Behavior Genetics

, Volume 49, Issue 2, pp 154–167 | Cite as

Nurturing Our Better Nature: A Proposal for Cognitive Integrity as a Foundation for Autonomous Living

  • Eugenia I. GorlinEmail author
  • Reinier Schuur
Original Research


As we account for the genetic and environmental influences on morally-relevant character traits like intellectual honesty, industriousness, and self-control, do we risk becoming ever less accountable to ourselves? Behavioral genetic research suggests that about half the variance in such character traits is likely attributable to heredity, and a small fraction to the shared family environment. The remaining 40–60% is explained by neither genes nor family upbringing. This raises the question: how active a role can individuals play in shaping their own character? What, if anything, can and should one do to take responsibility for the kind of person one becomes? This paper sketches a novel theoretical proposal for addressing these questions, by drawing on several previously disparate lines of research within behavior genetics, philosophy, and experimental psychology. Our core proposal concerns the metacognitive capacity to engage in active, reality-based cognition, as opposed to passive, stimulus-driven processing or an active pretense at cognition (i.e., self-deception). We review arguments and evidence indicating that human beings both can and should exercise this capacity, which we have termed “cognitive integrity.” We argue that doing so can in a certain sense “set us free” of our genetic and environmental influences—not by rendering them irrelevant, but by giving us the awareness and motivation to manage them more responsibly. This perspective has important implications for guiding the development of psychosocial interventions, and for informing how we direct ourselves more generally, both as individuals and as a society.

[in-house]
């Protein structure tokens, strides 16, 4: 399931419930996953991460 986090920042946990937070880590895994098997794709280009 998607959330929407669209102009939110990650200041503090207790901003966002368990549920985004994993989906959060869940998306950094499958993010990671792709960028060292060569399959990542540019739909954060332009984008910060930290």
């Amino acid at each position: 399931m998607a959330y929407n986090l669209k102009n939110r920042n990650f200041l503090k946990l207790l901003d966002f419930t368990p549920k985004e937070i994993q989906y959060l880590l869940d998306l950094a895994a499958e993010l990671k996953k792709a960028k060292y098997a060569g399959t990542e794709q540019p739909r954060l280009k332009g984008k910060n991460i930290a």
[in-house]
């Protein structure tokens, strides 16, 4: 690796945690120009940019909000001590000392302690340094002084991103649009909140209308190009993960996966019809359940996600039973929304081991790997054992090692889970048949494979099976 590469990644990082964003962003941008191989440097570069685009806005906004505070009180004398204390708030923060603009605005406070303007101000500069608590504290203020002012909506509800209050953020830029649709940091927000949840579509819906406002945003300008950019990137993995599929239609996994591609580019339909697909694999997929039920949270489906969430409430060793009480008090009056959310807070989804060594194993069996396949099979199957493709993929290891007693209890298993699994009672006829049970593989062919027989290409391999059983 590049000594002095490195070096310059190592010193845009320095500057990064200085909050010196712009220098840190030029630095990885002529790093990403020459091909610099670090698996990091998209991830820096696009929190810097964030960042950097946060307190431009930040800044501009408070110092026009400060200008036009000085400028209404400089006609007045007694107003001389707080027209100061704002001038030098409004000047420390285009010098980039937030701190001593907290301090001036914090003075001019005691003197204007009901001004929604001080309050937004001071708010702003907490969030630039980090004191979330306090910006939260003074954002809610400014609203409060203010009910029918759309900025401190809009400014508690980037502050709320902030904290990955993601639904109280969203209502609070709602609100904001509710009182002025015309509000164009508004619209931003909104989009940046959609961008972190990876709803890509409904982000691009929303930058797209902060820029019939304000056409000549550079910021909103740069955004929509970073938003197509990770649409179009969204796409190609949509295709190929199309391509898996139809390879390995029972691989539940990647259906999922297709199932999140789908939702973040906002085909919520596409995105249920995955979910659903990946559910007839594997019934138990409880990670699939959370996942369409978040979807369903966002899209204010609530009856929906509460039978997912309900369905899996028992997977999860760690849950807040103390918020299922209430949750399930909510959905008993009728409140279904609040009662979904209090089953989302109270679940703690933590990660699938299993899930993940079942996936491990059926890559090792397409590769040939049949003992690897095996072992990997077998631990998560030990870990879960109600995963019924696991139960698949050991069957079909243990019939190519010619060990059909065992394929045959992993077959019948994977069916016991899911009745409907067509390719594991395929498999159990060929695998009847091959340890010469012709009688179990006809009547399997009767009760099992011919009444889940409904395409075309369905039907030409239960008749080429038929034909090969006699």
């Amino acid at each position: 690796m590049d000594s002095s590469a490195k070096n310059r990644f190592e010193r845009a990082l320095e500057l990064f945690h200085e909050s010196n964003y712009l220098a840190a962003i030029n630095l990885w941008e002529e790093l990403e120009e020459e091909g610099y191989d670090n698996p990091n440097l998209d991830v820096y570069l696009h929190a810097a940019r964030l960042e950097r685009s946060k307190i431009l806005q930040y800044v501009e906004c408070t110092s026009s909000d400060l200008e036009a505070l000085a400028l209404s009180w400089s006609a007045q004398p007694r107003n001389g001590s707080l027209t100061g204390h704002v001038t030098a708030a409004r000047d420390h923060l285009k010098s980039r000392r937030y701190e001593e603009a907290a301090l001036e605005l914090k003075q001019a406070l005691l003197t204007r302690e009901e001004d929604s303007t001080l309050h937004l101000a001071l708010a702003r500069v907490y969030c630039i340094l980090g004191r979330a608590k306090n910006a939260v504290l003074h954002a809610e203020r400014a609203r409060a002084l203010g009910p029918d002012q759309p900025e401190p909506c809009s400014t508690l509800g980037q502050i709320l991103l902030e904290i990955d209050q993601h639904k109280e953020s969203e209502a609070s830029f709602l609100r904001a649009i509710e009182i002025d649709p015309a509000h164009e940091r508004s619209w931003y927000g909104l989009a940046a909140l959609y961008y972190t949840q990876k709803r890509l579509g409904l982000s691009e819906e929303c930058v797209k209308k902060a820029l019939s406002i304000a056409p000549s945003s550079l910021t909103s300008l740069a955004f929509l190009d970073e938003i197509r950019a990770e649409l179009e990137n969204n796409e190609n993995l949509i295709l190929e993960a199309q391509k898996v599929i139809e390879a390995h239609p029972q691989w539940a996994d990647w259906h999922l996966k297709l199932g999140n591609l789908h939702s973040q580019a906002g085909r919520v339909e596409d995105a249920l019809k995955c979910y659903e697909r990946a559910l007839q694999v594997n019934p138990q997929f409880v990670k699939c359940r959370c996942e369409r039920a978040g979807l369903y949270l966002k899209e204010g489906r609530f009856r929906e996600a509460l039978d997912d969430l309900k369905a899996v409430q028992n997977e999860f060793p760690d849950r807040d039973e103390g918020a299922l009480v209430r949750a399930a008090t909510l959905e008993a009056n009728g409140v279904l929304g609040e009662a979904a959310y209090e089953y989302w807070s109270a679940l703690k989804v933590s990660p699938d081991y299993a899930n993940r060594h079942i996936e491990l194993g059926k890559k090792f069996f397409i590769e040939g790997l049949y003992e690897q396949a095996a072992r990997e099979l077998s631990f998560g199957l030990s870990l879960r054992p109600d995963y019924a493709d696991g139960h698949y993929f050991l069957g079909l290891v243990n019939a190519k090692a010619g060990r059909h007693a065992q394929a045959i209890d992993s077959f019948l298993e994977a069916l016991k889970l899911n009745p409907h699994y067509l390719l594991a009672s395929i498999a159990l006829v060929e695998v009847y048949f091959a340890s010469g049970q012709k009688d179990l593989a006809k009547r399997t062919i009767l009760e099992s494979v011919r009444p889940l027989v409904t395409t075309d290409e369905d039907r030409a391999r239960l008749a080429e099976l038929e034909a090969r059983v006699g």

Moral development Heritability Free will Cognitive control Metacognition Moral identity 



This research was funded by the Templeton Foundation via a Genetics and Human Agency junior investigator award to Dr. Gorlin. We also wish to thank associate editor Dr. Peter Zachar and two anonymous reviewers for their valuable feedback, and Dr. Eric Turkheimer for heading the Genetics and Human Agency initiative. We are also grateful to Drs. Colin DeYoung and Jonathan Livengood for their helpful comments on a conference presentation that preceded this manuscript, and to Drs. Benjamin Bayer, Matthew Bateman, Boris Hanin, and others who have lent their insights and general moral support to this project.


This study was funded by the Templeton Foundation (via a Genetics and Human Agency junior investigator award).

Compliance with ethical standards

Conflict of interest

Authors Gorlin and Schuur both declare that they have no conflicts of interest.

Human and Animal Rights and Informed consent

This article does not contain any studies with human participants or animals performed by any of the authors.


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Authors and Affiliations

  1. 1.Ferkauf Graduate School of PsychologyYeshiva UniversityBronxUSA
  2. 2.Department of PhilosophyUniversity of BirminghamBirminghamUK

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